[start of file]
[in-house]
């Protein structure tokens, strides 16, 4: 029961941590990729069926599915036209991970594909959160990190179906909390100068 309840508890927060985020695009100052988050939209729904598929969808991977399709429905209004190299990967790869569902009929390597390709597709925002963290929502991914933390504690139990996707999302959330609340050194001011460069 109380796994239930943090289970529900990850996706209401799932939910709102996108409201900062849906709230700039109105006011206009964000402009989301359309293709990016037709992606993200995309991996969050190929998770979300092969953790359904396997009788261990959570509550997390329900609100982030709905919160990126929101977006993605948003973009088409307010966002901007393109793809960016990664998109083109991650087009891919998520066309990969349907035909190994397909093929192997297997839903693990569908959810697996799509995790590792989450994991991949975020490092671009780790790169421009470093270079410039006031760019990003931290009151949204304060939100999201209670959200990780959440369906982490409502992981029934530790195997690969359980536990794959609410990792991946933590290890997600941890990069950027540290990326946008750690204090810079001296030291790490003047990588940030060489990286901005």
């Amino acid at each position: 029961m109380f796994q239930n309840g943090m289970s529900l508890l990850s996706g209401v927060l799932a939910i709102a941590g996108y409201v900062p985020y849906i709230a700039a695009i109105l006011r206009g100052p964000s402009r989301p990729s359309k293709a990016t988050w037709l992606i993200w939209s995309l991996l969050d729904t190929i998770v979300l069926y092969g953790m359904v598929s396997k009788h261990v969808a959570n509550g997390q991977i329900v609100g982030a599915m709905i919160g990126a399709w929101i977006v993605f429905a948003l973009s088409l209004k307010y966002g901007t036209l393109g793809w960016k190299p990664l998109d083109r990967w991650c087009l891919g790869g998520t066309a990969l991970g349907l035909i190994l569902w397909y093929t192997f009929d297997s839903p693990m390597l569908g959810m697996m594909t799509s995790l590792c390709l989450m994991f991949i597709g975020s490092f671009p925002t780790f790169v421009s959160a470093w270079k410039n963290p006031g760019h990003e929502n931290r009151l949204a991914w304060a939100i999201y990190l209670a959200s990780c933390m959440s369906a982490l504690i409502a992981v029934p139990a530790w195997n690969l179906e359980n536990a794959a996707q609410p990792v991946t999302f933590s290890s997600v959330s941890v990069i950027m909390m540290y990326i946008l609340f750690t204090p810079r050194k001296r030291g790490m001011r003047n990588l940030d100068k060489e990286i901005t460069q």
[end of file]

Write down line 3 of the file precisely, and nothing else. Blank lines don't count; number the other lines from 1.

């Amino acid at each position: 029961m109380f796994q239930n309840g943090m289970s529900l508890l990850s996706g209401v927060l799932a939910i709102a941590g996108y409201v900062p985020y849906i709230a700039a695009i109105l006011r206009g100052p964000s402009r989301p990729s359309k293709a990016t988050w037709l992606i993200w939209s995309l991996l969050d729904t190929i998770v979300l069926y092969g953790m359904v598929s396997k009788h261990v969808a959570n509550g997390q991977i329900v609100g982030a599915m709905i919160g990126a399709w929101i977006v993605f429905a948003l973009s088409l209004k307010y966002g901007t036209l393109g793809w960016k190299p990664l998109d083109r990967w991650c087009l891919g790869g998520t066309a990969l991970g349907l035909i190994l569902w397909y093929t192997f009929d297997s839903p693990m390597l569908g959810m697996m594909t799509s995790l590792c390709l989450m994991f991949i597709g975020s490092f671009p925002t780790f790169v421009s959160a470093w270079k410039n963290p006031g760019h990003e929502n931290r009151l949204a991914w304060a939100i999201y990190l209670a959200s990780c933390m959440s369906a982490l504690i409502a992981v029934p139990a530790w195997n690969l179906e359980n536990a794959a996707q609410p990792v991946t999302f933590s290890s997600v959330s941890v990069i950027m909390m540290y990326i946008l609340f750690t204090p810079r050194k001296r030291g790490m001011r003047n990588l940030d100068k060489e990286i901005t460069q």